Jim Rogash/Getty Images
SO LONG RON SILVER…THANKS FOR THE MEMORIES!
Granted, it’s not sports-related; however, I would like to acknowledge the passing of actor Ron Silver who died Sunday at the age of 62. He had been fighting esophageal cancer for the past couple of years.
Through the years, Ron has been involved in so many television and film roles dating back to The Mac Davis Show in the early 70’s. More recently, he had a recurring role on “The West Wing” as a slick strategist for the president.
He was a very good actor, he commanded your attention when he was on screen, and he’ll be sorely missed…
AND FINALLY, YANKEES NEWS…
Ah, let’s talk about the Yankees! I love it! Yankees, Yankees, Yankees…24/7 from here on out! Yeah!
- The Yankees routed the Philadelphia Phillies today, 12-0. Nick Swisher played first base, and had 3 RBI. Joba Chamberlain pitched three shutout innings of two-hit ball. He also had 3 strikeouts. Kei Igawa continues to pitch well, but I’d definitely take the ‘sell high’ approach with him (even if it means paying part of his contract to unload him).
- LP Zach Kroenke, 25, who was chosen by the Florida Marlins in December’s Rule 5 Draft, was returned to the Yankees on Monday. He has been assigned to AA Trenton. Sorry, Zach, but I am glad you had a miserable time in the Florida training camp. Welcome back…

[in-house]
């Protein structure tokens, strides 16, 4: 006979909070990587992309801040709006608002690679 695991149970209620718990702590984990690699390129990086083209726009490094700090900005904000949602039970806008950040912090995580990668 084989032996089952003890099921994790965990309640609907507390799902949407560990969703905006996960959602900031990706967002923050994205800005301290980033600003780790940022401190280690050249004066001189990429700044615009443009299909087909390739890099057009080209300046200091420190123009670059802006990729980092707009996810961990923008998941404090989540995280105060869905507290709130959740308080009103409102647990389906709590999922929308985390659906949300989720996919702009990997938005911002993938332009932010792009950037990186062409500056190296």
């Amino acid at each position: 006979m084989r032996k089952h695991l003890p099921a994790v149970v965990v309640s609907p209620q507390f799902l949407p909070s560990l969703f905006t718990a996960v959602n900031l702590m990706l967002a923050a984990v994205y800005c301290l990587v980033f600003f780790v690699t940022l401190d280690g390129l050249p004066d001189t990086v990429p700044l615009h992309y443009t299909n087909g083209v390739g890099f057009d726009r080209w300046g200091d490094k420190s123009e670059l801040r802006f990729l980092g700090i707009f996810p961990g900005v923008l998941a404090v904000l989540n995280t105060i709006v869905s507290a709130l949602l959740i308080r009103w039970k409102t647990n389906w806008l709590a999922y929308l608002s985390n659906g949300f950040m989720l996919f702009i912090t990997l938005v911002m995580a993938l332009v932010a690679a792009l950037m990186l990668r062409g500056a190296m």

- Both 2B Robinson Cano and P Damaso Marte received good news from the results of their respective MRI’s. Cano has bursitis of the right shoulder, and Mare has inflammation of the left shoulder. So, both should be back in action before long…
- Good luck to former Yankees C Pudge Rodriguez who has signed a one-year deal with the Houston Astros.
- In a non-Yankees note of interest to most likely only me, Denver Broncos QB Jay Cutler had a very acrimonious meeting with new head coach Josh McDaniels over the weekend, and has demanded to be traded. The Vikings deny interest, but the Minnesota papers seem to follow every step of the action between Cutler and the Broncos with great detail. I personally think Jay would look pretty good in purple and gold…
It is great to be back in Yankeeville! Hopefully, my guys won’t let me down next month when the Great Showdown II with Julia of Julia’s Rants takes place (the weekend series between the Yankees and Red Sox on April 24th through 26th).
With all sincerity, I do want to thank Julia for the incredible sportsmanship and good humor that she displayed during our first showdown. I know, without a doubt, that it would have been no different had she lost. We are very privileged to have her as one of our leading bloggers, and she continues to work harder than anyone I know at making MLB Blogs an incredible experience for everyone.
But with that, I will still say…Go Yankees! J